Paul Milgrom

Paul Milgrom


Paul Milgrom (born April 20, 1948 in Detroit, Michigan) is an American economist. He is a professor at Stanford University. He is an expert in game theory, more specifically in auction theory and pricing strategies. He is the co-inventor of the non-transaction theorem with Nancy Stockey, and the co-founder of several companies, the most recent of which, Auctionomics1, which provides software and services that create efficient markets for complex commercial auctions.

He won the 2020 Nobel Prize in Economics with Robert B. Wilson for “improving auction theory and inventing new auction formats”

  • Biography

Paul Milgrom was born on April 20, 1948 in Detroit, Michigan. In 1970, he obtained a Bachelor of Mathematics with First Class Honors from the University of Michigan. He entered Stanford University in 1975, where he obtained an MS in statistics in 1978 and a Ph.D in management in 1979. His thesis supervisor, Robert B. Wilson, later collaborated with him to develop the auction for the spectrum used by the Federal Communications Commission.

After his Ph.D, he left to teach at Northwestern University, where he remained from 1979 to 1983. From 1982 to 1987, he was professor of economics and management at Yale University. In 1987, he returned to his alma mater at Stanford to occupy his current position.

Publications (selection)

  • (en) Milgrom, Paul, The Structure of Information in Competitive Bidding, New York: Garland Press, 1979 (Ph.D. Dissertation)
  • (en) Milgrom, Paul, “A Convergence Theorem for Competitive Bidding with Differential Information”, Econometrica, Econometrica, Vol. 47, No. 3, vol. 47, no 3, 1979, p. 679–88 (DOI 10.2307 / 1910414, JSTOR 1910414)
  • (en) Milgrom, Paul, “Good News and Bad News: Representation Theorems and Applications”, Bell Journal of Economics, The Bell Journal of Economics, Vol. 12, No. 2, vol. 12, no 2, 1981, p. 380–91 (DOI 10.2307 / 3003562, JSTOR 3003562)
  • (en) Milgrom, Paul and John Roberts, “Limit Pricing and Entry Under Incomplete Information: An Equilibrium Analysis”, Econometrica, Econometrica, Vol. 50, No. 2, vol. 50, no 2, 1982, p. 443–59 (DOI 10.2307 / 1912637, JSTOR 1912637)
  • (en) Milgrom, Paul and John Roberts, “Predation, Reputation, and Entry Deterrence”, Journal of Economic Theory, vol. 27, no 2, 1982, p. 280–312 (DOI 10.1016 / 0022-0531 (82) 90031-X)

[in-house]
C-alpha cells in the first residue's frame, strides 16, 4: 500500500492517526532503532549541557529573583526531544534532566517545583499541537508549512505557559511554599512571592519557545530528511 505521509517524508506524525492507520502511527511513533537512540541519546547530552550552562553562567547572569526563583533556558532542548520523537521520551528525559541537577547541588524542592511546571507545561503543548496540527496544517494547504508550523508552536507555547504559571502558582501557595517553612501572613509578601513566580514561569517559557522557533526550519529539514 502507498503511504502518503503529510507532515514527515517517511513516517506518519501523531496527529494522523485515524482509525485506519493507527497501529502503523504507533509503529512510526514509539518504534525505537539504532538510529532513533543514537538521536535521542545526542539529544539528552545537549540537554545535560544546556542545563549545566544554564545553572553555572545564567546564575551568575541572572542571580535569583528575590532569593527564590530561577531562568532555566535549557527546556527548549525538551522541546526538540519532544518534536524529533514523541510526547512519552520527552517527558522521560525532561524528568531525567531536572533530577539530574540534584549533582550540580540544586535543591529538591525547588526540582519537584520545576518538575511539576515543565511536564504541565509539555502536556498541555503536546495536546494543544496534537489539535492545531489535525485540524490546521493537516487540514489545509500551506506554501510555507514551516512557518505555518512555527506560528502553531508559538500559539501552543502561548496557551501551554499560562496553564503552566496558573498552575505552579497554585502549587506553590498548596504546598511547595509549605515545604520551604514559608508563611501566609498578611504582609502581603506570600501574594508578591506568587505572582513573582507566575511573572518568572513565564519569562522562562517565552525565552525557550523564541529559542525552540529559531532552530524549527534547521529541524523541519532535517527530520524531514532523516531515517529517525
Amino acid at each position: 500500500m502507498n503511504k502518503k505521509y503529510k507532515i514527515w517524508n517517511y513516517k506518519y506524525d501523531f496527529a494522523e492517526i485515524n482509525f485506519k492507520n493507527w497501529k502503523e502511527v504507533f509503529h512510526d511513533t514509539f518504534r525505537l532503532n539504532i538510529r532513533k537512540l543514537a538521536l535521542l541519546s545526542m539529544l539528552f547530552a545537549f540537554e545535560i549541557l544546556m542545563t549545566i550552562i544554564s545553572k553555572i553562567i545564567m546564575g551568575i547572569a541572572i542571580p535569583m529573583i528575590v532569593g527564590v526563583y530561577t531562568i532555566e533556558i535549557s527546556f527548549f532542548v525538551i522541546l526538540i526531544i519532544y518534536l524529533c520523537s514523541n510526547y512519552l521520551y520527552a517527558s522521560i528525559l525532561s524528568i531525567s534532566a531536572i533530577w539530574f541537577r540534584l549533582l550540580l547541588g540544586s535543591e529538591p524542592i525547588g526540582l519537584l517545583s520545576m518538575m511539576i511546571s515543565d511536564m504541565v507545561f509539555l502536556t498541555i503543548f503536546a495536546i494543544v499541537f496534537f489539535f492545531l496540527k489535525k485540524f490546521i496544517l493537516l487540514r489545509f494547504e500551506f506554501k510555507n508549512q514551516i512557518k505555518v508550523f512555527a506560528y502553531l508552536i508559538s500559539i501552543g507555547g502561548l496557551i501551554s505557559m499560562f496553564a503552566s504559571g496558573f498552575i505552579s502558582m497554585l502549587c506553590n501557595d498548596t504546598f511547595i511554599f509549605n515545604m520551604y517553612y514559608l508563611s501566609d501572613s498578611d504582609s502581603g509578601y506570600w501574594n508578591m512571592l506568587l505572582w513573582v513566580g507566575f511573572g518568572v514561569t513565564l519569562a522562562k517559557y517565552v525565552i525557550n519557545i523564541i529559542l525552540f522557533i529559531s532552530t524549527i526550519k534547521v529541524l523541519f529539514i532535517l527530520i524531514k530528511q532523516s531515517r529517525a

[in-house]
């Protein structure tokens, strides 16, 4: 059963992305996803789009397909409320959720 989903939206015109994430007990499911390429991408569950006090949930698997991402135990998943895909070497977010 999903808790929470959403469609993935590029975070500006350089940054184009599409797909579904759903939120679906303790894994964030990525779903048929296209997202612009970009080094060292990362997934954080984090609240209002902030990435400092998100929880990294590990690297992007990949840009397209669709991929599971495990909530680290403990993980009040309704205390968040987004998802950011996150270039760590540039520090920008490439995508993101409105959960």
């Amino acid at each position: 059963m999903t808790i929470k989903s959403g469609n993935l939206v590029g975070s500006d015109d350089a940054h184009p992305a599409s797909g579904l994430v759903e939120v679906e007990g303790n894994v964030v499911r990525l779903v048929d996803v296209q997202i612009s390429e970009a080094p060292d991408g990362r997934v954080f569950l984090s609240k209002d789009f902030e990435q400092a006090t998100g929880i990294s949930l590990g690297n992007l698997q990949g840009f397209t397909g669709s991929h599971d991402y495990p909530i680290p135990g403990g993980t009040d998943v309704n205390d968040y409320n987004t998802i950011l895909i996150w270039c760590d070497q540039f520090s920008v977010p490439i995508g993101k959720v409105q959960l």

• (en) Milgrom, Paul and John Roberts, “The Economics of Modern Manufacturing: Technology, Strategy and Organization”, American Economic Review, vol. 80, no 3, 1990, p. 511–28
  • (en) Milgrom, Paul and Nancy Stokey, “Information, Trade and Common Knowledge”, Journal of Economic Theory, vol. 26, 1982, p. 17–27 (DOI 10.1016 / 0022-0531 (82) 90046-1)
  • (en) Milgrom, Paul and Robert Weber, “The Value of Information in a Sealed Bid Auction”, Journal of Mathematical Economics, vol. 10, 1982, p. 105–14 (DOI 10.1016 / 0304-4068 (82) 90008-8)
  • (en) Milgrom, Paul and Robert Weber, “A Theory of Auctions and Competitive Bidding”, Econometrica, Econometrica, Vol. 50, No. 5, vol. 50, no.5, 1982, p. 1089–1122 (DOI 10.2307 / 1911865, JSTOR 1911865)
  • (en) Milgrom, Paul and Robert Weber, “Distributional Strategies for Games with Incomplete Information”, Mathematics of Operations Research, vol. 10, no 4, 1985, p. 619-32 (DOI 10.1287 / moor.10.4.619)
  • (en) Milgrom, Paul, Putting Auction Theory to Work, Cambridge University Press, 2004 (ISBN 0-521-53672-3)

Paul Milgrom and Robert Wilson won the Nobel 2020 of economics in stockholm

Paul Milgrom and Robert Wilson won the Nobel 2020 of economie in Stockholm

– The two researchers are rewarded for “the improvements made to auction theory and the invention of new auction formats”.

The 2020 Nobel Prize in Economics was awarded jointly to Paul R. Milgrom and Robert B. Wilson “for improvements in auction theory and the invention of new auction formats,” the Academy announced on Monday Royal Swedish Science.

Paul Milgrom and Robert Wilson in This year’s winners studied how auctions work. They also used their knowledge to design new auction formats for goods and services that are hard to sell in the traditional way, such as radio frequencies. Their findings have benefited sellers, buyers and taxpayers around the world, “the academy said in a statement.

“The winners of this year’s Economics Prize started with a basic theory and then used their results in practical applications, which have spread around the world. Their findings are of great benefit to society,” said Peter Fredriksson, chairman of the Nobel commission for economics.

This year’s winners will not be going to Stockholm to receive their award due to restrictions imposed by the coronavirus, but will participate in the ceremony online via video link.

“We will get back to you with the details as soon as possible. But it is already clear that Drs Milgrom and Wilson will receive the awards before the end of the year. And that they will be invited to Stockholm the next time we can celebrate the Nobel week with its traditional festivities, ”said Goran Hansson, secretary general of the Royal Swedish Academy.

The Nobel Prize in Economics is the last award scheduled for this year, with all other awards announced last week.

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